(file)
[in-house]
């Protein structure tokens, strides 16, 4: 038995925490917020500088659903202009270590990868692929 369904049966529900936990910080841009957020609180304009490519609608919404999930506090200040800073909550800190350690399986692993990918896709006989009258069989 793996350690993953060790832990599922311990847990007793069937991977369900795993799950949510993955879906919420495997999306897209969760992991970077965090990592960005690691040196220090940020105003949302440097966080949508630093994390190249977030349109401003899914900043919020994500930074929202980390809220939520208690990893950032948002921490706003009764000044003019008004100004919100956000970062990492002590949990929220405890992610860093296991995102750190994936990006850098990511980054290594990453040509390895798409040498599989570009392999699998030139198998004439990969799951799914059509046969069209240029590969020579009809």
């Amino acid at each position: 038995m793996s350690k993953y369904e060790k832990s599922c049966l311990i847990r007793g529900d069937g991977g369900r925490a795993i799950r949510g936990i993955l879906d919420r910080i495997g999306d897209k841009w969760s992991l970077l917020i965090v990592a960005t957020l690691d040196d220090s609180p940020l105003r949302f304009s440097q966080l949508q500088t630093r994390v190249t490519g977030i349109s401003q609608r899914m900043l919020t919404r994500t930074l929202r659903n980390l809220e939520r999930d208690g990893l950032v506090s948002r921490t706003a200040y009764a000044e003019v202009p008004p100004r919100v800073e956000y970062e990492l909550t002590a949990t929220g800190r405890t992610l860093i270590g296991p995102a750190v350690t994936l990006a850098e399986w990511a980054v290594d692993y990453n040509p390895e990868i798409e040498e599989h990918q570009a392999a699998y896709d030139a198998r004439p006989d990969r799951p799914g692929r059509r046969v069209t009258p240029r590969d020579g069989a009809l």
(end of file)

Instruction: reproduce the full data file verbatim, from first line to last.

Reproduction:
[in-house]
């Protein structure tokens, strides 16, 4: 038995925490917020500088659903202009270590990868692929 369904049966529900936990910080841009957020609180304009490519609608919404999930506090200040800073909550800190350690399986692993990918896709006989009258069989 793996350690993953060790832990599922311990847990007793069937991977369900795993799950949510993955879906919420495997999306897209969760992991970077965090990592960005690691040196220090940020105003949302440097966080949508630093994390190249977030349109401003899914900043919020994500930074929202980390809220939520208690990893950032948002921490706003009764000044003019008004100004919100956000970062990492002590949990929220405890992610860093296991995102750190994936990006850098990511980054290594990453040509390895798409040498599989570009392999699998030139198998004439990969799951799914059509046969069209240029590969020579009809």
């Amino acid at each position: 038995m793996s350690k993953y369904e060790k832990s599922c049966l311990i847990r007793g529900d069937g991977g369900r925490a795993i799950r949510g936990i993955l879906d919420r910080i495997g999306d897209k841009w969760s992991l970077l917020i965090v990592a960005t957020l690691d040196d220090s609180p940020l105003r949302f304009s440097q966080l949508q500088t630093r994390v190249t490519g977030i349109s401003q609608r899914m900043l919020t919404r994500t930074l929202r659903n980390l809220e939520r999930d208690g990893l950032v506090s948002r921490t706003a200040y009764a000044e003019v202009p008004p100004r919100v800073e956000y970062e990492l909550t002590a949990t929220g800190r405890t992610l860093i270590g296991p995102a750190v350690t994936l990006a850098e399986w990511a980054v290594d692993y990453n040509p390895e990868i798409e040498e599989h990918q570009a392999a699998y896709d030139a198998r004439p006989d990969r799951p799914g692929r059509r046969v069209t009258p240029r590969d020579g069989a009809l």